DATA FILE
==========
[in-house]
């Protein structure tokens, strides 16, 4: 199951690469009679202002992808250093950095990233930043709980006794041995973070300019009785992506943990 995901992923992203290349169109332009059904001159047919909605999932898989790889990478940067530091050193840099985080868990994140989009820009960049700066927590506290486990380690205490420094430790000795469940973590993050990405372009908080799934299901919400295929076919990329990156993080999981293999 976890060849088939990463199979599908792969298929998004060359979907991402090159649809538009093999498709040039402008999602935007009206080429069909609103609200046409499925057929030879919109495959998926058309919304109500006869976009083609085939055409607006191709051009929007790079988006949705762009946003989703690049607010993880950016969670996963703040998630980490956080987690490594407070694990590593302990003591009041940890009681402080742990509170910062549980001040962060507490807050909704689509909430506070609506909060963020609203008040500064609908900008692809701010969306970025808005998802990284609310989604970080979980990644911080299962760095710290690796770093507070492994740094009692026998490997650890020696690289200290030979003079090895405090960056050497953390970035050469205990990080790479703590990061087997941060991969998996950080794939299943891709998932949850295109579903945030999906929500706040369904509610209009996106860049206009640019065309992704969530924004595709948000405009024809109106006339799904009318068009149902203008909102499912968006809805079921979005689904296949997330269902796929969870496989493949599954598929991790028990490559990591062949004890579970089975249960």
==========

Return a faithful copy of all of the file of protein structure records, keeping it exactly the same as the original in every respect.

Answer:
[in-house]
């Protein structure tokens, strides 16, 4: 199951690469009679202002992808250093950095990233930043709980006794041995973070300019009785992506943990 995901992923992203290349169109332009059904001159047919909605999932898989790889990478940067530091050193840099985080868990994140989009820009960049700066927590506290486990380690205490420094430790000795469940973590993050990405372009908080799934299901919400295929076919990329990156993080999981293999 976890060849088939990463199979599908792969298929998004060359979907991402090159649809538009093999498709040039402008999602935007009206080429069909609103609200046409499925057929030879919109495959998926058309919304109500006869976009083609085939055409607006191709051009929007790079988006949705762009946003989703690049607010993880950016969670996963703040998630980490956080987690490594407070694990590593302990003591009041940890009681402080742990509170910062549980001040962060507490807050909704689509909430506070609506909060963020609203008040500064609908900008692809701010969306970025808005998802990284609310989604970080979980990644911080299962760095710290690796770093507070492994740094009692026998490997650890020696690289200290030979003079090895405090960056050497953390970035050469205990990080790479703590990061087997941060991969998996950080794939299943891709998932949850295109579903945030999906929500706040369904509610209009996106860049206009640019065309992704969530924004595709948000405009024809109106006339799904009318068009149902203008909102499912968006809805079921979005689904296949997330269902796929969870496989493949599954598929991790028990490559990591062949004890579970089975249960």